Former Australia captain Steve Smith has said that he had not been involved in planning to tamper with the ball during the Cape Town Test against South Africa in March, but took responsibility as a leader for failing to put a stop to it.
Smith, along with vice-captain David Warner and opening batsman Cameron Bancroft, was suspended for his part in the ball-tampering incident which shocked the cricket world and torpedoed Australia's sporting reputation.
Facing Australian media for the first time since his teary apology at a news conference at Sydney Airport on March 29, Smith said that he had learned of the plan when he overheard a conversation in the team's dressing room at Newlands.
"I think it’s been documented pretty heavily, sort of, what went on.For me in the room, I walked past something and had the opportunity to stop it and I didn’t do it and that was my leadership failure," he told reporters at the Sydney Cricket Ground.
"It was the potential for something to happen and it went on and happened out in the field.I had the opportunity to stop it at that point rather than say, `I don’t want to know anything about it` and that was my failure of leadership. And you know I’ve taken responsibility for that," Smith added.
Smith declined to name the players involved but reiterated that he had told them, "I don`t want to know about it", and then walked away.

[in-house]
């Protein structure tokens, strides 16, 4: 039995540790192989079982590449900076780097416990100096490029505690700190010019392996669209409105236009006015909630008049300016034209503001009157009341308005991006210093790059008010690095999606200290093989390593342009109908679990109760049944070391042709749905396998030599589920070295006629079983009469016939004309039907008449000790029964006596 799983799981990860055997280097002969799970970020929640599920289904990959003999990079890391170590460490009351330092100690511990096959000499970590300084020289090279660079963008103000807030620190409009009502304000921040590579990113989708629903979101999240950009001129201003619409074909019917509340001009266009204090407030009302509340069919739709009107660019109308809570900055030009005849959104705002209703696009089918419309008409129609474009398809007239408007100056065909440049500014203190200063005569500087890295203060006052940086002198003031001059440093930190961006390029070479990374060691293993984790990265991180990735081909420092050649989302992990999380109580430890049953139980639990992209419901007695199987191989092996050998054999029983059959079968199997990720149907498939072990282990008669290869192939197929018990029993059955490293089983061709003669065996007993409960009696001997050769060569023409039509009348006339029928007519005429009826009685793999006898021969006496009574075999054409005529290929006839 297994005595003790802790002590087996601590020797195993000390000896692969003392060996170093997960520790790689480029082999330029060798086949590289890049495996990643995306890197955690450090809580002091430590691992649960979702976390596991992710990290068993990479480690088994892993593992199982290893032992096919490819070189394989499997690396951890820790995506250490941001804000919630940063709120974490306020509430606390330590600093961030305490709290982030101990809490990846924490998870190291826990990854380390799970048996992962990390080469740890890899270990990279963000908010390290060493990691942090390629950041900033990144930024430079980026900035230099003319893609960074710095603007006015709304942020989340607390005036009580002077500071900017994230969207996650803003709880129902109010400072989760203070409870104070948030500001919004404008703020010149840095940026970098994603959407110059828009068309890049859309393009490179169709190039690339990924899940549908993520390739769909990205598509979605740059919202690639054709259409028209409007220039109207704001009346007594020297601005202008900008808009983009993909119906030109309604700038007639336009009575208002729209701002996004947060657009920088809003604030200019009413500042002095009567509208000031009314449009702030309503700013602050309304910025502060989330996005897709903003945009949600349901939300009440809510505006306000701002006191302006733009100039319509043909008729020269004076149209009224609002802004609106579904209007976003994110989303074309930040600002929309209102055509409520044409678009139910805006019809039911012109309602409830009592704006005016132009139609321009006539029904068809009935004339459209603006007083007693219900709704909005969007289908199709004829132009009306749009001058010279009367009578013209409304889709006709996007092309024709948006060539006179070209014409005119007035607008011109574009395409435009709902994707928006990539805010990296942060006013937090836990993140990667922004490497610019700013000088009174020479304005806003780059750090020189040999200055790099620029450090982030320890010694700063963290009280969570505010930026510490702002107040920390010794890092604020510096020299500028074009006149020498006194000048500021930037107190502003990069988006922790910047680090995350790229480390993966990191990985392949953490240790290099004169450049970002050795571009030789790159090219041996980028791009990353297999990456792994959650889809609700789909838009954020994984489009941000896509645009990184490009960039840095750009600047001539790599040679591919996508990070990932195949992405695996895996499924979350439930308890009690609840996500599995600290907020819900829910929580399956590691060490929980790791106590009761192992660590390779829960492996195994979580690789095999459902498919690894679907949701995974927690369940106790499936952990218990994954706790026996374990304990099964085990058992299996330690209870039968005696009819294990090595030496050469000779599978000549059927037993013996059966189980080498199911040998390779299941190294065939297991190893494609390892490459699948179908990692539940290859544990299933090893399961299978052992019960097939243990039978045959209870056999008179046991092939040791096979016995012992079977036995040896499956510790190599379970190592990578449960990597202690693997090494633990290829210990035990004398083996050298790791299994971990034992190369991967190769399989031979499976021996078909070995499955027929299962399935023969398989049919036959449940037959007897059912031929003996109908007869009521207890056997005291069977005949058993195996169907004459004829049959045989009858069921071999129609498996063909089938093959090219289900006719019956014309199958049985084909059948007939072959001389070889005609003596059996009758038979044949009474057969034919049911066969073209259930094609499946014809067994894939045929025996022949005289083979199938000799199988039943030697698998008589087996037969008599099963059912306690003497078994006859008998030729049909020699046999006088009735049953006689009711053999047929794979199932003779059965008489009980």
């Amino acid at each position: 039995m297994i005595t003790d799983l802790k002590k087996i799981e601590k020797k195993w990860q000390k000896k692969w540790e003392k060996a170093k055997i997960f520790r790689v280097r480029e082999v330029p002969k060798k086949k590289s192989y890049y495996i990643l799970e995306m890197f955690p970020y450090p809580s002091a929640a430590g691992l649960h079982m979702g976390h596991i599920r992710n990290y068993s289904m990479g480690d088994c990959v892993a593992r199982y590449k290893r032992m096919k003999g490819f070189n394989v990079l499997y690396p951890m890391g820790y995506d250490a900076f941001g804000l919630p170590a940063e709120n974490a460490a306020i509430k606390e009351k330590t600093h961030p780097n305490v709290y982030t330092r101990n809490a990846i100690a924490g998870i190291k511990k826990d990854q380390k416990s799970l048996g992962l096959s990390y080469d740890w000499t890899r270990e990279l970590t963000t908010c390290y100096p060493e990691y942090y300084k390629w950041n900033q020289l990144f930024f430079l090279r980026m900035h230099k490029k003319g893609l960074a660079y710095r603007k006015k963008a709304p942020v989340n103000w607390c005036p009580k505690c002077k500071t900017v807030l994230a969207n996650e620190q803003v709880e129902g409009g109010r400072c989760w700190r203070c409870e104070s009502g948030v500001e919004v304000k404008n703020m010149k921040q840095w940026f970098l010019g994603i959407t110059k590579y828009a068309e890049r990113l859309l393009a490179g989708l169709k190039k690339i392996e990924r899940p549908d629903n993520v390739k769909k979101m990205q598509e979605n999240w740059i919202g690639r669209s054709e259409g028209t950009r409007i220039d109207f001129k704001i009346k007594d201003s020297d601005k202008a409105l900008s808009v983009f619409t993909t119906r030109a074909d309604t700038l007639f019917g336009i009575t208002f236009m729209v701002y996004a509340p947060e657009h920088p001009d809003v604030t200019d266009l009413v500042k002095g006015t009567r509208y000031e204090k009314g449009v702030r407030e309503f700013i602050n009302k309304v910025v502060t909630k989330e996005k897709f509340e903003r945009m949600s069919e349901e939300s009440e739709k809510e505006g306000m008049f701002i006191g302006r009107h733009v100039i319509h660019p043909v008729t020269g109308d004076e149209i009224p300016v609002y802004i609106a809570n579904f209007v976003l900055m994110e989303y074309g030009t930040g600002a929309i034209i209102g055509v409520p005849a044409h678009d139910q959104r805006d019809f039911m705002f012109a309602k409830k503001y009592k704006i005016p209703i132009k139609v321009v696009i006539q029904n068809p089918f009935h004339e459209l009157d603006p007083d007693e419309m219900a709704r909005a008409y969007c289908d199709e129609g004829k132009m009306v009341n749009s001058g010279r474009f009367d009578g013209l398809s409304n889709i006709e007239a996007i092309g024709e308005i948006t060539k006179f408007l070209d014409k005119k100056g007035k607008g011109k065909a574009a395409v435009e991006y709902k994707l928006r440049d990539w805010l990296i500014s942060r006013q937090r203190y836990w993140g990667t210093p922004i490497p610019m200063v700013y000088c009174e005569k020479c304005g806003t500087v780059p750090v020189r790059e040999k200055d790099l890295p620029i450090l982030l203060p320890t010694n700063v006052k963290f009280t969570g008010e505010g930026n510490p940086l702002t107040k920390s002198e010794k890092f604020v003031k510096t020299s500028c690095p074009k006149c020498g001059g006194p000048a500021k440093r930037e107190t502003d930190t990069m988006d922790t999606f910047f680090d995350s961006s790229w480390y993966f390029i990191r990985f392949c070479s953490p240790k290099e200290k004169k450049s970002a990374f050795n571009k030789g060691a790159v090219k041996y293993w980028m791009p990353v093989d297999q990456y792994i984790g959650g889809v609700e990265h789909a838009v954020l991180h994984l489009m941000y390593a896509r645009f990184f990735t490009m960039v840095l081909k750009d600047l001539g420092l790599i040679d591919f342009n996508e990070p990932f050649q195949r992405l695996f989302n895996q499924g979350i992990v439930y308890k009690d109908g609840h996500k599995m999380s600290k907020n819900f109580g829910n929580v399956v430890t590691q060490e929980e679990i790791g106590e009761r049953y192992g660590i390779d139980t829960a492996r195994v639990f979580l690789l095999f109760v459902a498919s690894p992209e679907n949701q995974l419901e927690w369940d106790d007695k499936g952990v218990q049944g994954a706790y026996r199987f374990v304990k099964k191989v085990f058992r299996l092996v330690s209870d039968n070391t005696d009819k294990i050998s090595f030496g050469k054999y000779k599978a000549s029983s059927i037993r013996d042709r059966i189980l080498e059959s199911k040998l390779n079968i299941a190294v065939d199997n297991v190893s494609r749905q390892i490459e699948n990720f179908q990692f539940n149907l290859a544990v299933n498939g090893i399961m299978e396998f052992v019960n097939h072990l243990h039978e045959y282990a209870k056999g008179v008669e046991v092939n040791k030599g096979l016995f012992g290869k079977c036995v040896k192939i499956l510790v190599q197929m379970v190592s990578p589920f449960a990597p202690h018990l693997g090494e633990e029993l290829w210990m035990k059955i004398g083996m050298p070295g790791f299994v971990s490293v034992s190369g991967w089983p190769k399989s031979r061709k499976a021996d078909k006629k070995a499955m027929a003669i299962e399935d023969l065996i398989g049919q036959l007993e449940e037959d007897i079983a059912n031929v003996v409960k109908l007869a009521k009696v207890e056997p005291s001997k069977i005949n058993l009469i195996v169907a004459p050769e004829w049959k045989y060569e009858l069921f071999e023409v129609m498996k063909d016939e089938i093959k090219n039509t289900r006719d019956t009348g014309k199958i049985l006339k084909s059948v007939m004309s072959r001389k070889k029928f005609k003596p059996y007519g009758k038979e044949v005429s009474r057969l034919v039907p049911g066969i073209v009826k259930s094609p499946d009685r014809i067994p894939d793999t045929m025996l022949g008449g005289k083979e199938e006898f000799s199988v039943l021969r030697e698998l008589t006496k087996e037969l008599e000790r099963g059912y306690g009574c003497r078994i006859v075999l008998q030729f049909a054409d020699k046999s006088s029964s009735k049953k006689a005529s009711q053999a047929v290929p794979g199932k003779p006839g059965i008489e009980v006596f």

Smith has kept a low media profile since the scandal, despite playing in Canada's Global T20 and the Caribbean Premier League , and turning out for his Sydney club side Sutherland.
However, in recent weeks, he has made gradual moves to rehabilitate his public image and joined his former Australia team mates at training sessions.
Smith has also tested the waters to see how his brand power has fared in the wake of the incident, linking up with the local arm of Britain`s Vodafone Group to shoot an advertisement which played on his shame and hopes of redemption.
The commercial, and Smith`s involvement in it, was criticised by some media pundits and generated mixed responses on social media.
Smith said that he was getting paid for the campaign but also "putting forward" funds from it to Gotcha4Life, a local men`s mental health charity.
The 29-year-old added that it had been tough at times watching Australia play from the sidelines and said that he was determined to break back into the one-day side for the May 30 to July 14 World Cup and the Test team for the Ashes beyond that.
"I’m just moving forward day to day, doing what I need to do to prepare to hopefully get another opportunity to play for Australia and if that`s the World Cup and Ashes, so be it," Smith told reporters at the Sydney Cricket Ground
"No doubt the English crowd will be incredibly hostile. I`m ready for that if that happens. I`ll keep working hard and if I get that opportunity again, that`d be great," he added.
Australia, led by Smith`s replacement as captain Tim Paine, are tied 1-1 in the ongoing four-match Test series against India ahead of the third contest, starting on Boxing Day at the Melbourne Cricket Ground (MCG).
Smith and Warner`s one-year bans will be lifted at the end of March, with Bancroft`s nine-month suspension expiring on December 29.